Reynolds number effects on the aerodynamics of compact axial compressors
University of Cambridge
Doctor of Philosophy (PhD)
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Pantelidis, K. (2018). Reynolds number effects on the aerodynamics of compact axial compressors (Doctoral thesis). https://doi.org/10.17863/CAM.32311
An axial compressor for a domestic appliance can be designed to be smaller than an equivalent centrifugal compressor. However, the performance of such a compact axial compression system is limited by increased viscous losses and reduced flow turning at low Reynolds numbers ($Re$). In domestic appliance compressors, $Re$ is typically in the range $10^4$ - $10^5$. Although the aerodynamics of isolated aerofoils operating at these $Re$ have been studied extensively, the flow fields within low $Re$ axial compressors have not been investigated in detail. This dissertation aims to develop an improved understanding of loss variation at low $Re$ and to explore how the losses can be reduced through design changes. Experiments on a 5 times scaled-up single stage axial compressor have been conducted across a range of $Re$ of $10^4$ - $10^5$. The flow field has been characterised using detailed area traverses with a miniaturised five-hole probe at the rotor inlet, rotor exit and stator exit and a miniature hot-wire at the rotor exit. The probe was specifically designed and calibrated for the scale of the experiments and methods to improve the accuracy of the measurements have been applied including a probe geometry correction. The traverse experiments were performed at the design operating condition ($\phi=0.55$ and $Re= 6\times10^4$) and at a condition close to stall for a datum stage design, a stage with an improved stator design and two stators with compound lean. It was found that losses in the rotor were greater than the stator losses across the whole range of $Re$. As expected, the loss decreased with increasing $Re$ for both the stator and rotor. The losses were also increased by three-dimensional flow, with typical loss coefficients at the hub and tip of the blade rows in the range of $20-30\%$. A major contributor to the rotor loss was an unexpected hub separation that increased in size as $Re$ was reduced. At higher $Re$, the major loss sources were the rotor tip leakage, the stator wake and the stator hub separation. The results indicate that an improved stator design that accounts for the actual, measured, rotor exit flow field at low $Re$ could reduce the $Re$ at which blade row losses start to rise dramatically as well as reduce the loss across all $Re$. The improved stator design was better matched to the radial distribution of rotor exit flow angle, which led to a decrease in stator loss across all $Re$. For all stator designs, however, the measured stage stall margin was identical at all $Re$. This, along with the increase in velocity deficit in the rotor tip region at off-design indicates that stall occurred in the rotor and was neither $Re$ nor stator design dependent. The introduction of compound lean to the the stator design had the expected result of decreasing the endwall corner separation loss and increasing midspan losses. The experiments have shown that there was a loss increase in both the midspan and casing region much greater than the corresponding decrease in the stator hub. Also the mass flow redistribution in the experiments was larger that the redistribution predicted by the CFD. Three-dimensional RANS computations at low $Re$ of the same designs as experimentally studied were also conducted in order to investigate the predictive accuracy of industry standard CFD. The simulation results predicted the overall loss distribution but overestimated the end-wall losses and failed to capture the drop in stage performance at low $Re$. The differences with the experiments were caused by the inherent limitations of a fully turbulent solver that cannot reproduce transitional flow-features. Similarly to the experiments, there was no stall margin dependency on $Re$ in the simulations. This thesis has shown that with axial compressors designed specifically for low $Re$, the $Re$ at which the losses start increasing exponentially can be shifted from $10\times10^4$ to $ 4\times10^4$. The loss increase is predominantly caused by the rotor hub corner separation.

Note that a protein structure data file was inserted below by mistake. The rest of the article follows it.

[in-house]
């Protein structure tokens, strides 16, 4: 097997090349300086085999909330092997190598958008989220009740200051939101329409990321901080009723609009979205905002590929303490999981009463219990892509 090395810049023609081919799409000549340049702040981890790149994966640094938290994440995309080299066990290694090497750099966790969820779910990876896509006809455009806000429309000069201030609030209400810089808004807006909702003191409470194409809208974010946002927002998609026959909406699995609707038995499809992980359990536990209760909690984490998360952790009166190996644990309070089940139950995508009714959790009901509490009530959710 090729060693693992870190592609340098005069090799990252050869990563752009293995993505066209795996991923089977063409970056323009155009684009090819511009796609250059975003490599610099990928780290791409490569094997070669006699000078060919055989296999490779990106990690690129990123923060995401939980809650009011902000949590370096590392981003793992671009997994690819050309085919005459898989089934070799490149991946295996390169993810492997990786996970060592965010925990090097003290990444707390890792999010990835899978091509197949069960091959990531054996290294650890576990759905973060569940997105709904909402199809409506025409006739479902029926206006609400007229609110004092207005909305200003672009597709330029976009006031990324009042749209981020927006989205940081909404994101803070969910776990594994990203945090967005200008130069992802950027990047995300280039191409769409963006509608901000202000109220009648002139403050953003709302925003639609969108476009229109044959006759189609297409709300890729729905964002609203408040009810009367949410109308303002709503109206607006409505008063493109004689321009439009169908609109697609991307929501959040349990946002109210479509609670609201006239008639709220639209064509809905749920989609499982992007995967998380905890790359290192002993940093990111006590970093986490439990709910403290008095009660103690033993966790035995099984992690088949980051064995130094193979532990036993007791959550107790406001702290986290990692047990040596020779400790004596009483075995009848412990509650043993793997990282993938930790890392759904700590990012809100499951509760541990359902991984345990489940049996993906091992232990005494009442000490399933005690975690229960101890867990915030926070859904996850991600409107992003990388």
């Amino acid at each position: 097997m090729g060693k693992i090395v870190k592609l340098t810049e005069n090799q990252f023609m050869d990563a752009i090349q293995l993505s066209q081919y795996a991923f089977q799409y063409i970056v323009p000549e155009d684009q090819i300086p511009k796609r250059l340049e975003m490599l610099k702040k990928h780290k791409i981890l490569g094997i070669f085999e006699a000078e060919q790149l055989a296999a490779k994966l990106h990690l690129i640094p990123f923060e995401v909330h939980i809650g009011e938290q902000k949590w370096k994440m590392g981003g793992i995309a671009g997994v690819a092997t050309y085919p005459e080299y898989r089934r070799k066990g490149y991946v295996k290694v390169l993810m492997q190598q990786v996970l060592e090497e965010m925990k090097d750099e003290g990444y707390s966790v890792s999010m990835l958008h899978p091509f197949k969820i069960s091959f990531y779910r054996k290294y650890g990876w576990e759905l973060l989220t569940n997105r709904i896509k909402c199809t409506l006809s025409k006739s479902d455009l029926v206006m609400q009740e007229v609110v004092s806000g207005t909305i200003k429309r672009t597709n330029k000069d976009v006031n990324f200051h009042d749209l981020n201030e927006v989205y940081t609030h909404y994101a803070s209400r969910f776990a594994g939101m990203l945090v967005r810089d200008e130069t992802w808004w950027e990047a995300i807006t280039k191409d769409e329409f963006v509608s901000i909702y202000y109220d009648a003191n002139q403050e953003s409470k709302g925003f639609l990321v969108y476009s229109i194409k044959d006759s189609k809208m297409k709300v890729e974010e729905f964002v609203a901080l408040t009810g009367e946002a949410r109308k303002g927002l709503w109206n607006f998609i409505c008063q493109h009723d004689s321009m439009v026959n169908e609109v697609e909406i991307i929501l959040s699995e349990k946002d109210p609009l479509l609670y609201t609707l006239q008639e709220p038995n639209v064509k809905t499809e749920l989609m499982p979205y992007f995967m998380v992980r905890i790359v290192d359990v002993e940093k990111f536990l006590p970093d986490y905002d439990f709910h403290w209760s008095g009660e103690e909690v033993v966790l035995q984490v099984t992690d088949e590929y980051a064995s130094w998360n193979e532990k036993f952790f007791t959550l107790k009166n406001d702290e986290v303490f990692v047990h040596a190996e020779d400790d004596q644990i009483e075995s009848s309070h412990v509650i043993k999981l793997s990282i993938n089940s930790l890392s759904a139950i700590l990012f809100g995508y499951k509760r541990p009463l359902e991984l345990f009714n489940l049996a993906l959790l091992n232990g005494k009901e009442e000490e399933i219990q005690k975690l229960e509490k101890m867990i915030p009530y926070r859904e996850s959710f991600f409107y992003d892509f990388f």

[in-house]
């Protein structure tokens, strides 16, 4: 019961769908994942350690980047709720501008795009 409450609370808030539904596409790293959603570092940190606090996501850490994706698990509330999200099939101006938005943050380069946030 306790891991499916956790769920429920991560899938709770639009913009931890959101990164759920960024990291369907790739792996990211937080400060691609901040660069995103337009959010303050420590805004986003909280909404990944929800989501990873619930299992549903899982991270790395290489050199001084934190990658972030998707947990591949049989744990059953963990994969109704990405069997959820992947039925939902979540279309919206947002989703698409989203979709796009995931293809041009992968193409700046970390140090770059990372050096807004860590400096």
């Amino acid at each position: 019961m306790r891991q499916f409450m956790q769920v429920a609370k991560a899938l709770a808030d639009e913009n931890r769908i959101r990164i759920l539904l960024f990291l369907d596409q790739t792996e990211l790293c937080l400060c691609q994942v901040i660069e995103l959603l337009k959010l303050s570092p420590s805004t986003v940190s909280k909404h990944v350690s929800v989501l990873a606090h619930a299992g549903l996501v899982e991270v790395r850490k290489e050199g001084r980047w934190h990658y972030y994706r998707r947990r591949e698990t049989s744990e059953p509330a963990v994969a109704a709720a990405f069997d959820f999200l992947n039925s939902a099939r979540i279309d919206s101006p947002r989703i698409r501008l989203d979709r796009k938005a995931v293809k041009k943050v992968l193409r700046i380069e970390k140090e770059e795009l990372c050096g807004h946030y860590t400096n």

Low Reynolds Number, Axial Compressor, Aerodynamics, Experiment
Research sponsored by Dyson Ltd.
This record's DOI: https://doi.org/10.17863/CAM.32311
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